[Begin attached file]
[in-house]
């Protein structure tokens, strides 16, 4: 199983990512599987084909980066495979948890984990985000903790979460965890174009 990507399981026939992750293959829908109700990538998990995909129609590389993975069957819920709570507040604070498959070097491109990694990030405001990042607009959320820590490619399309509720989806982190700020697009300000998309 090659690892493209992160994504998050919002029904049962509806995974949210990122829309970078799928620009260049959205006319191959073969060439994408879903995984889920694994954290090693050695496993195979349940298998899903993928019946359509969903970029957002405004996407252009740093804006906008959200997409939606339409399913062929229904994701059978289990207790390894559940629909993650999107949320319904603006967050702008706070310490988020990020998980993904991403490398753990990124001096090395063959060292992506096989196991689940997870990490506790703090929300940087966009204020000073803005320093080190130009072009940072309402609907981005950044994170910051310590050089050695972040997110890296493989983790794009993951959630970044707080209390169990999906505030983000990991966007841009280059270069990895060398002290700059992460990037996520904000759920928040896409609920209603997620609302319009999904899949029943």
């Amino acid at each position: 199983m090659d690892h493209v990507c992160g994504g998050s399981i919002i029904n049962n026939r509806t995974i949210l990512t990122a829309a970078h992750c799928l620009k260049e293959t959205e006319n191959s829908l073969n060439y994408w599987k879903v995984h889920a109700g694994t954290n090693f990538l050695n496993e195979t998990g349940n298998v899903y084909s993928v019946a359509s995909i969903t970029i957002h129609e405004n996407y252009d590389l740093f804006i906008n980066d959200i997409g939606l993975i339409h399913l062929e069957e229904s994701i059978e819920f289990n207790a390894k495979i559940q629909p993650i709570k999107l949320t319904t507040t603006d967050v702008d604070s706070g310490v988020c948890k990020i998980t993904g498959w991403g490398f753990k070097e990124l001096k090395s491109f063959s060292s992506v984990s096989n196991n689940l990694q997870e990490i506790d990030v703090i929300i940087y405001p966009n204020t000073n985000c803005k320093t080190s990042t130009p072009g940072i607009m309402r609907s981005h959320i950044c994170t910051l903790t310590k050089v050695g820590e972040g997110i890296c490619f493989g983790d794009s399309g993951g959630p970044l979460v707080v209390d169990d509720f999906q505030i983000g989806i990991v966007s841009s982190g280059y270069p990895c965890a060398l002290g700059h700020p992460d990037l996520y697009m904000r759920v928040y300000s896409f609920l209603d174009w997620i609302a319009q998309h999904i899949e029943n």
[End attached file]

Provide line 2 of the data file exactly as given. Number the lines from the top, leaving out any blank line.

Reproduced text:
């Protein structure tokens, strides 16, 4: 199983990512599987084909980066495979948890984990985000903790979460965890174009 990507399981026939992750293959829908109700990538998990995909129609590389993975069957819920709570507040604070498959070097491109990694990030405001990042607009959320820590490619399309509720989806982190700020697009300000998309 090659690892493209992160994504998050919002029904049962509806995974949210990122829309970078799928620009260049959205006319191959073969060439994408879903995984889920694994954290090693050695496993195979349940298998899903993928019946359509969903970029957002405004996407252009740093804006906008959200997409939606339409399913062929229904994701059978289990207790390894559940629909993650999107949320319904603006967050702008706070310490988020990020998980993904991403490398753990990124001096090395063959060292992506096989196991689940997870990490506790703090929300940087966009204020000073803005320093080190130009072009940072309402609907981005950044994170910051310590050089050695972040997110890296493989983790794009993951959630970044707080209390169990999906505030983000990991966007841009280059270069990895060398002290700059992460990037996520904000759920928040896409609920209603997620609302319009999904899949029943």